Interview: Alan Parsons

Alan Parsons
Alan Parsons

Alan Parsons: “…recording The Beatles, Pink Floyd, The Hollies and countless other artists made me a better songwriter…”

We catch up with engineer, producer and recording artist Alan Parsons ahead of his lecture series at Abbey Road Studios

Alan Parsons started his career in the 1960’s as a young in-house trainee engineer working at Abbey Road Studios on the final two albums by The Beatles, Let It Be and Abbey Road. As his experience in the studio grew so did his responsibilities and he mixed Pink Floyd’s Atom Heart Mother before progressing to engineer on their ubiquitous classic The Dark Side Of The Moon. Parsons also produced records for the likes of John Miles, Pilot and Steve Harley & Cockney Rebel, including the million-selling single Make Me Smile (Come Up and See Me).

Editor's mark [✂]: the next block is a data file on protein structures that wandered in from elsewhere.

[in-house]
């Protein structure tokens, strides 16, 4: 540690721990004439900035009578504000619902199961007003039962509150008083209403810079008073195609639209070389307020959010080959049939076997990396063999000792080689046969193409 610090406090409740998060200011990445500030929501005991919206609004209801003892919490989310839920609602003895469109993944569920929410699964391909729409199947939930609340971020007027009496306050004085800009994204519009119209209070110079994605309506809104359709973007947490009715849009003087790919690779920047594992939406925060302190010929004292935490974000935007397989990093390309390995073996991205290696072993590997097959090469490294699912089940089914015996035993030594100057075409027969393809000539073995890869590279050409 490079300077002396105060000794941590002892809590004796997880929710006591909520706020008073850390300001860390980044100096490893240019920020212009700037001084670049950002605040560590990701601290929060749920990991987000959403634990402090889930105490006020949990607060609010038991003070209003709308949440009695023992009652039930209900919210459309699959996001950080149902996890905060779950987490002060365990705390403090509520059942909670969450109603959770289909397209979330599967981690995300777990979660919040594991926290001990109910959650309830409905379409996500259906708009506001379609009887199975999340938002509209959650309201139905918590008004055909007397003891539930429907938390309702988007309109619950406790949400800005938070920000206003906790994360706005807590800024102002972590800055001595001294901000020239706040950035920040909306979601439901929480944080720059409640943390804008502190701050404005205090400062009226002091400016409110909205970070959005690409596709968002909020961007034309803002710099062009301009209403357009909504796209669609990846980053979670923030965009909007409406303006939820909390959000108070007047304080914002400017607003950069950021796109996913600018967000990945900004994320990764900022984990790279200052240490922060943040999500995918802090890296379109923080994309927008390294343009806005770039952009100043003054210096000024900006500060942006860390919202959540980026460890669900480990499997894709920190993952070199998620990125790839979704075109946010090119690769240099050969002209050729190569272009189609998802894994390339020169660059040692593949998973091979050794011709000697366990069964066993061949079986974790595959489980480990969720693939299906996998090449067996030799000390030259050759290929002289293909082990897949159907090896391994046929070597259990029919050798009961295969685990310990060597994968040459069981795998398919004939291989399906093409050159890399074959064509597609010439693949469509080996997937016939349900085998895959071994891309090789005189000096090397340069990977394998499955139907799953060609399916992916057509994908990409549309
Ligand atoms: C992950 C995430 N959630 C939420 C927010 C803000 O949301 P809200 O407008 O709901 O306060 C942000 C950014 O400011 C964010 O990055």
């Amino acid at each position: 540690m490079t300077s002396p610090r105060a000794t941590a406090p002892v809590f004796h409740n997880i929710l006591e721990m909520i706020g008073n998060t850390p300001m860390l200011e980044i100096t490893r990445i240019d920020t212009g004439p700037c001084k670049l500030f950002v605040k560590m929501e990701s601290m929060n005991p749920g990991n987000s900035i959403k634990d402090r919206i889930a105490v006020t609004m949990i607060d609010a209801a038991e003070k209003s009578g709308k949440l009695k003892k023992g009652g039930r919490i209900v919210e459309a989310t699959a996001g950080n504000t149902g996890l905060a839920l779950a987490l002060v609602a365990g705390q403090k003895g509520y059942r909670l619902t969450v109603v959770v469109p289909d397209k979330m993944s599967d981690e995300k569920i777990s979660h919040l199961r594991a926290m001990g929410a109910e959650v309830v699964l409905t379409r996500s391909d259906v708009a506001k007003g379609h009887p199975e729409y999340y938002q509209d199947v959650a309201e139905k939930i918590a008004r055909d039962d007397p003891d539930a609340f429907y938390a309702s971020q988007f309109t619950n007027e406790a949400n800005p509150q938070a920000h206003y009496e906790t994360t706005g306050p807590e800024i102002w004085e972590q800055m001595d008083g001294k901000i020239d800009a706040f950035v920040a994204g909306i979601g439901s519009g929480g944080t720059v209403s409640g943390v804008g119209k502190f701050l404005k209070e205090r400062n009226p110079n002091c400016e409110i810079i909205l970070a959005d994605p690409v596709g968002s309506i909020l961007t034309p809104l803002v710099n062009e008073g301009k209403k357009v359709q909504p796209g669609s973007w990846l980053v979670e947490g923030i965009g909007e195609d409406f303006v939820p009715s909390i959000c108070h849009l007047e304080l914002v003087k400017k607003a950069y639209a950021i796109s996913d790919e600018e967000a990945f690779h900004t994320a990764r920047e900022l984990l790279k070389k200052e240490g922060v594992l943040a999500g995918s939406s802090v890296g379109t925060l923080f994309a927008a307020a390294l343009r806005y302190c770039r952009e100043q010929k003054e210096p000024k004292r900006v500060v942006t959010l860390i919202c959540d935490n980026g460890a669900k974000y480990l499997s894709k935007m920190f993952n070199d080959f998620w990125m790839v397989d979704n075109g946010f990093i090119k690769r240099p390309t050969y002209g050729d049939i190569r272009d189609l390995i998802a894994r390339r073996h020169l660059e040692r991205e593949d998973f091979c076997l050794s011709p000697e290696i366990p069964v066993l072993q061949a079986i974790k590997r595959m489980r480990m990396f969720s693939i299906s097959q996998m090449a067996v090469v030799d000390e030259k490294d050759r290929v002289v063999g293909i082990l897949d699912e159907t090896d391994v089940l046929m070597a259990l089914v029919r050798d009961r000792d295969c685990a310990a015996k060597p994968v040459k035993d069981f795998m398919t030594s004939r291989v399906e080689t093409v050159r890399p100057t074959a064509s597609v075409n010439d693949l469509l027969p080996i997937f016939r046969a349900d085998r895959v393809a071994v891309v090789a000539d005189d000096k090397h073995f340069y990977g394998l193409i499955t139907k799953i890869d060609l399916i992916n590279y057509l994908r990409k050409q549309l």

His ever morphing career eventually led to the formation of The Alan Parsons Project in 1975, a collaboration which started when Parsons met Eric Woolfson in the Abbey Road canteen. Woolfson’s original role was as Parsons’ manager but the pair eventually realised that their shared musical vision could be best realised if they started a group of their own. Over an eleven year period the band released 10 albums of cinematic prog rock and are perhaps best known for their chugging hit Eye In The Sky (off the 1982 album of the same name).